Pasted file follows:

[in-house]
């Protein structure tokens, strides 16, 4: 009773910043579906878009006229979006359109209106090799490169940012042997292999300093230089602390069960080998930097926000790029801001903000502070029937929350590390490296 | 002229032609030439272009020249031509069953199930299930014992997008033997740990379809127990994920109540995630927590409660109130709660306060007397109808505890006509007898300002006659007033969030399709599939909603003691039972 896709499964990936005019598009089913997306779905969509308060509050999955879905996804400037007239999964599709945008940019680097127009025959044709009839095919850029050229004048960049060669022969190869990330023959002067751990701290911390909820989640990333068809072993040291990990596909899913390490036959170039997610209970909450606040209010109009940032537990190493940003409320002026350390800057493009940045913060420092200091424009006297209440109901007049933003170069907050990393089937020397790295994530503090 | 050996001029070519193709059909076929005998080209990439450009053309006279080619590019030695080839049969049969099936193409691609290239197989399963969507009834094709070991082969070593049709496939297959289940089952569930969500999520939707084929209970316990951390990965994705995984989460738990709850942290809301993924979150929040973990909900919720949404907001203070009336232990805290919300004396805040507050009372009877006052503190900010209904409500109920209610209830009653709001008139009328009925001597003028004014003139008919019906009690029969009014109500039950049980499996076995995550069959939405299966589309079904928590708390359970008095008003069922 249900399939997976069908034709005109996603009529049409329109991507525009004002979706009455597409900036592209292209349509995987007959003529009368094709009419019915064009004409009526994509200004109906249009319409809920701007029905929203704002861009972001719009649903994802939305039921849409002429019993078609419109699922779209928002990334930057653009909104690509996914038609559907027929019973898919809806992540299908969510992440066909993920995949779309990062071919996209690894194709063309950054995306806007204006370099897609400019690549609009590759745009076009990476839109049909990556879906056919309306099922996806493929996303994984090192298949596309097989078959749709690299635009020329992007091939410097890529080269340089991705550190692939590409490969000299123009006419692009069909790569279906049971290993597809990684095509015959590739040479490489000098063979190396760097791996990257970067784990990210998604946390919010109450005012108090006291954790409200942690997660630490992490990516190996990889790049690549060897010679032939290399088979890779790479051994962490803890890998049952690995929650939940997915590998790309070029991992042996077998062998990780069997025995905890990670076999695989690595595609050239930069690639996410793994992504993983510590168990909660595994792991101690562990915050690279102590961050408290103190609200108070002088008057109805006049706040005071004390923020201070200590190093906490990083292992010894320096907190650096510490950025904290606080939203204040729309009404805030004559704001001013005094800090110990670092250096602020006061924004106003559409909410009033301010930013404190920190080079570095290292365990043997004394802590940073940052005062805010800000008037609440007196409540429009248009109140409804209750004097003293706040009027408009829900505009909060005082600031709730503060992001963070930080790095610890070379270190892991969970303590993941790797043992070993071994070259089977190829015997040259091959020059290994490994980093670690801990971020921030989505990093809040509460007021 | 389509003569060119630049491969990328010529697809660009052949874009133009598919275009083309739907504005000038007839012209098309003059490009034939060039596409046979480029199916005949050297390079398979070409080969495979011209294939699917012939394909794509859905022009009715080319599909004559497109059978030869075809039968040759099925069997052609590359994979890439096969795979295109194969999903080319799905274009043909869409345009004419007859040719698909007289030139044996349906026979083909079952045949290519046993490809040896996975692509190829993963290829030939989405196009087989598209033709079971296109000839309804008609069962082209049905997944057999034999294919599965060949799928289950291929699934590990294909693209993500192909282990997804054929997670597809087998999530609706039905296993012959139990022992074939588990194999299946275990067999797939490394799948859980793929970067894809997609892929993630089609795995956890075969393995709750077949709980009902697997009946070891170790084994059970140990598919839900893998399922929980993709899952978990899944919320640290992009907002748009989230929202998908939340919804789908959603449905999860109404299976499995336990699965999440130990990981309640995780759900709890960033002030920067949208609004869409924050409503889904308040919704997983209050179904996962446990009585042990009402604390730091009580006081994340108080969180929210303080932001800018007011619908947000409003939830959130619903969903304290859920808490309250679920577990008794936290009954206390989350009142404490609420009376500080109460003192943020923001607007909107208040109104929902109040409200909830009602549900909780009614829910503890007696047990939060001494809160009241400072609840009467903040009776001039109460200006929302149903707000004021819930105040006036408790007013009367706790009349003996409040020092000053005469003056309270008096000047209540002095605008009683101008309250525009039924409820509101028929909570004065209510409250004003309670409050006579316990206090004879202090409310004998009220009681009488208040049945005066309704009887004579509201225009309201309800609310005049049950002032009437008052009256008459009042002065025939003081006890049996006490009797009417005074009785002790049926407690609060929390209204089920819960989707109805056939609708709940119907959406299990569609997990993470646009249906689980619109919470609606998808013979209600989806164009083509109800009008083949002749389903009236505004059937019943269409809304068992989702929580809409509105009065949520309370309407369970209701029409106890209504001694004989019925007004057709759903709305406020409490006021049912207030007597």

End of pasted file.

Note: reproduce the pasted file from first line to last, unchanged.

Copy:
[in-house]
């Protein structure tokens, strides 16, 4: 009773910043579906878009006229979006359109209106090799490169940012042997292999300093230089602390069960080998930097926000790029801001903000502070029937929350590390490296 | 002229032609030439272009020249031509069953199930299930014992997008033997740990379809127990994920109540995630927590409660109130709660306060007397109808505890006509007898300002006659007033969030399709599939909603003691039972 896709499964990936005019598009089913997306779905969509308060509050999955879905996804400037007239999964599709945008940019680097127009025959044709009839095919850029050229004048960049060669022969190869990330023959002067751990701290911390909820989640990333068809072993040291990990596909899913390490036959170039997610209970909450606040209010109009940032537990190493940003409320002026350390800057493009940045913060420092200091424009006297209440109901007049933003170069907050990393089937020397790295994530503090 | 050996001029070519193709059909076929005998080209990439450009053309006279080619590019030695080839049969049969099936193409691609290239197989399963969507009834094709070991082969070593049709496939297959289940089952569930969500999520939707084929209970316990951390990965994705995984989460738990709850942290809301993924979150929040973990909900919720949404907001203070009336232990805290919300004396805040507050009372009877006052503190900010209904409500109920209610209830009653709001008139009328009925001597003028004014003139008919019906009690029969009014109500039950049980499996076995995550069959939405299966589309079904928590708390359970008095008003069922 249900399939997976069908034709005109996603009529049409329109991507525009004002979706009455597409900036592209292209349509995987007959003529009368094709009419019915064009004409009526994509200004109906249009319409809920701007029905929203704002861009972001719009649903994802939305039921849409002429019993078609419109699922779209928002990334930057653009909104690509996914038609559907027929019973898919809806992540299908969510992440066909993920995949779309990062071919996209690894194709063309950054995306806007204006370099897609400019690549609009590759745009076009990476839109049909990556879906056919309306099922996806493929996303994984090192298949596309097989078959749709690299635009020329992007091939410097890529080269340089991705550190692939590409490969000299123009006419692009069909790569279906049971290993597809990684095509015959590739040479490489000098063979190396760097791996990257970067784990990210998604946390919010109450005012108090006291954790409200942690997660630490992490990516190996990889790049690549060897010679032939290399088979890779790479051994962490803890890998049952690995929650939940997915590998790309070029991992042996077998062998990780069997025995905890990670076999695989690595595609050239930069690639996410793994992504993983510590168990909660595994792991101690562990915050690279102590961050408290103190609200108070002088008057109805006049706040005071004390923020201070200590190093906490990083292992010894320096907190650096510490950025904290606080939203204040729309009404805030004559704001001013005094800090110990670092250096602020006061924004106003559409909410009033301010930013404190920190080079570095290292365990043997004394802590940073940052005062805010800000008037609440007196409540429009248009109140409804209750004097003293706040009027408009829900505009909060005082600031709730503060992001963070930080790095610890070379270190892991969970303590993941790797043992070993071994070259089977190829015997040259091959020059290994490994980093670690801990971020921030989505990093809040509460007021 | 389509003569060119630049491969990328010529697809660009052949874009133009598919275009083309739907504005000038007839012209098309003059490009034939060039596409046979480029199916005949050297390079398979070409080969495979011209294939699917012939394909794509859905022009009715080319599909004559497109059978030869075809039968040759099925069997052609590359994979890439096969795979295109194969999903080319799905274009043909869409345009004419007859040719698909007289030139044996349906026979083909079952045949290519046993490809040896996975692509190829993963290829030939989405196009087989598209033709079971296109000839309804008609069962082209049905997944057999034999294919599965060949799928289950291929699934590990294909693209993500192909282990997804054929997670597809087998999530609706039905296993012959139990022992074939588990194999299946275990067999797939490394799948859980793929970067894809997609892929993630089609795995956890075969393995709750077949709980009902697997009946070891170790084994059970140990598919839900893998399922929980993709899952978990899944919320640290992009907002748009989230929202998908939340919804789908959603449905999860109404299976499995336990699965999440130990990981309640995780759900709890960033002030920067949208609004869409924050409503889904308040919704997983209050179904996962446990009585042990009402604390730091009580006081994340108080969180929210303080932001800018007011619908947000409003939830959130619903969903304290859920808490309250679920577990008794936290009954206390989350009142404490609420009376500080109460003192943020923001607007909107208040109104929902109040409200909830009602549900909780009614829910503890007696047990939060001494809160009241400072609840009467903040009776001039109460200006929302149903707000004021819930105040006036408790007013009367706790009349003996409040020092000053005469003056309270008096000047209540002095605008009683101008309250525009039924409820509101028929909570004065209510409250004003309670409050006579316990206090004879202090409310004998009220009681009488208040049945005066309704009887004579509201225009309201309800609310005049049950002032009437008052009256008459009042002065025939003081006890049996006490009797009417005074009785002790049926407690609060929390209204089920819960989707109805056939609708709940119907959406299990569609997990993470646009249906689980619109919470609606998808013979209600989806164009083509109800009008083949002749389903009236505004059937019943269409809304068992989702929580809409509105009065949520309370309407369970209701029409106890209504001694004989019925007004057709759903709305406020409490006021049912207030007597």